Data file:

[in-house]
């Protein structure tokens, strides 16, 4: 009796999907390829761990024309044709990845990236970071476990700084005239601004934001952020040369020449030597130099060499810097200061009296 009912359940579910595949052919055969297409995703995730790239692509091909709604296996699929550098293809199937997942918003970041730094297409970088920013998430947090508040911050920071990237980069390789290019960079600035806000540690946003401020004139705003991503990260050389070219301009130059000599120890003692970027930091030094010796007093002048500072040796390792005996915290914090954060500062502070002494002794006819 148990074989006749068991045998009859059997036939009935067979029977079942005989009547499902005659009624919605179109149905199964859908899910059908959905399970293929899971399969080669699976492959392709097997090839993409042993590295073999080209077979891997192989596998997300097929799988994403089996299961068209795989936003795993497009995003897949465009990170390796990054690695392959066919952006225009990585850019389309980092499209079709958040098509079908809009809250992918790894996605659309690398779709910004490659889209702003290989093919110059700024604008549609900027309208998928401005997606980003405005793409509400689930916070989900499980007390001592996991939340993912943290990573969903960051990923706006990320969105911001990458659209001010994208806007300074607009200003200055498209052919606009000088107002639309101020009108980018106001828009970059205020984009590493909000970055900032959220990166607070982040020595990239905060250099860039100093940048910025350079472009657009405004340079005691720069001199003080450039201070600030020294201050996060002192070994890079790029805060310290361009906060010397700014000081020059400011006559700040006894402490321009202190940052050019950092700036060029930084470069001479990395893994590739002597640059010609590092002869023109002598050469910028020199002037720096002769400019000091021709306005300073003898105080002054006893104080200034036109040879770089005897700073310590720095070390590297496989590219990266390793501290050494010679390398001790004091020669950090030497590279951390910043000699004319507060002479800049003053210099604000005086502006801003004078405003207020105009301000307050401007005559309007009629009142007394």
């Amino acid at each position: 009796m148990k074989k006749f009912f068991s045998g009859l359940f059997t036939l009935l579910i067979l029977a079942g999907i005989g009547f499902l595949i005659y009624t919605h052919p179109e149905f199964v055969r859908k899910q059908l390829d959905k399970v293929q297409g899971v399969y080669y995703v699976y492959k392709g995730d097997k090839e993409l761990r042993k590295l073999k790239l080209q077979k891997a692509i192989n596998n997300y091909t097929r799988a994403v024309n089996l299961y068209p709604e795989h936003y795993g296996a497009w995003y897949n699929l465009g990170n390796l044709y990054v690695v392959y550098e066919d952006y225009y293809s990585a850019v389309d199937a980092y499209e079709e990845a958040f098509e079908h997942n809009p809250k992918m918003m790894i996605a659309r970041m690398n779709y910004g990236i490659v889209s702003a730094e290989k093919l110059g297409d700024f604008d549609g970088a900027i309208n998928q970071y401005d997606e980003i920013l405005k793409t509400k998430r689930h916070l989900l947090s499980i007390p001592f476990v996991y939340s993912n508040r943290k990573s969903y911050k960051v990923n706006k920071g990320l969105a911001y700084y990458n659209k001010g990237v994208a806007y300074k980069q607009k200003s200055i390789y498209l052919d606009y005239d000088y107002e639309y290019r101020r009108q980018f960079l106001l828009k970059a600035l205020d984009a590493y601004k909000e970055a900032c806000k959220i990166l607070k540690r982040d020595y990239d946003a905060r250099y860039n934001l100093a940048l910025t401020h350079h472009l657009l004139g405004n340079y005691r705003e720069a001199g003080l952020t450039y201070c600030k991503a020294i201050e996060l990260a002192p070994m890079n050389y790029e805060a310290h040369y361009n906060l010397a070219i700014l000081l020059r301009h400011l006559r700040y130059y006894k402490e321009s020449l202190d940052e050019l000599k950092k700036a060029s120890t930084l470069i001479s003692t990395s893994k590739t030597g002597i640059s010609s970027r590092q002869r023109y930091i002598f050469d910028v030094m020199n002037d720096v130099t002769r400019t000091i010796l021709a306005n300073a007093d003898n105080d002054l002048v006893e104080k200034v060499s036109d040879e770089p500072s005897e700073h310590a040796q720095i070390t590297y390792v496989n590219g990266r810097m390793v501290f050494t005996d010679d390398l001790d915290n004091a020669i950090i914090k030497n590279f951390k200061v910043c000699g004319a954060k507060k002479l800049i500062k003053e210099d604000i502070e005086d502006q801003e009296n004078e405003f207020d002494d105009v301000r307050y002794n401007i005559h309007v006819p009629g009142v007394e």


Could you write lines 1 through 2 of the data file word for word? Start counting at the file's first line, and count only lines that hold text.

[in-house]
């Protein structure tokens, strides 16, 4: 009796999907390829761990024309044709990845990236970071476990700084005239601004934001952020040369020449030597130099060499810097200061009296 009912359940579910595949052919055969297409995703995730790239692509091909709604296996699929550098293809199937997942918003970041730094297409970088920013998430947090508040911050920071990237980069390789290019960079600035806000540690946003401020004139705003991503990260050389070219301009130059000599120890003692970027930091030094010796007093002048500072040796390792005996915290914090954060500062502070002494002794006819 148990074989006749068991045998009859059997036939009935067979029977079942005989009547499902005659009624919605179109149905199964859908899910059908959905399970293929899971399969080669699976492959392709097997090839993409042993590295073999080209077979891997192989596998997300097929799988994403089996299961068209795989936003795993497009995003897949465009990170390796990054690695392959066919952006225009990585850019389309980092499209079709958040098509079908809009809250992918790894996605659309690398779709910004490659889209702003290989093919110059700024604008549609900027309208998928401005997606980003405005793409509400689930916070989900499980007390001592996991939340993912943290990573969903960051990923706006990320969105911001990458659209001010994208806007300074607009200003200055498209052919606009000088107002639309101020009108980018106001828009970059205020984009590493909000970055900032959220990166607070982040020595990239905060250099860039100093940048910025350079472009657009405004340079005691720069001199003080450039201070600030020294201050996060002192070994890079790029805060310290361009906060010397700014000081020059400011006559700040006894402490321009202190940052050019950092700036060029930084470069001479990395893994590739002597640059010609590092002869023109002598050469910028020199002037720096002769400019000091021709306005300073003898105080002054006893104080200034036109040879770089005897700073310590720095070390590297496989590219990266390793501290050494010679390398001790004091020669950090030497590279951390910043000699004319507060002479800049003053210099604000005086502006801003004078405003207020105009301000307050401007005559309007009629009142007394």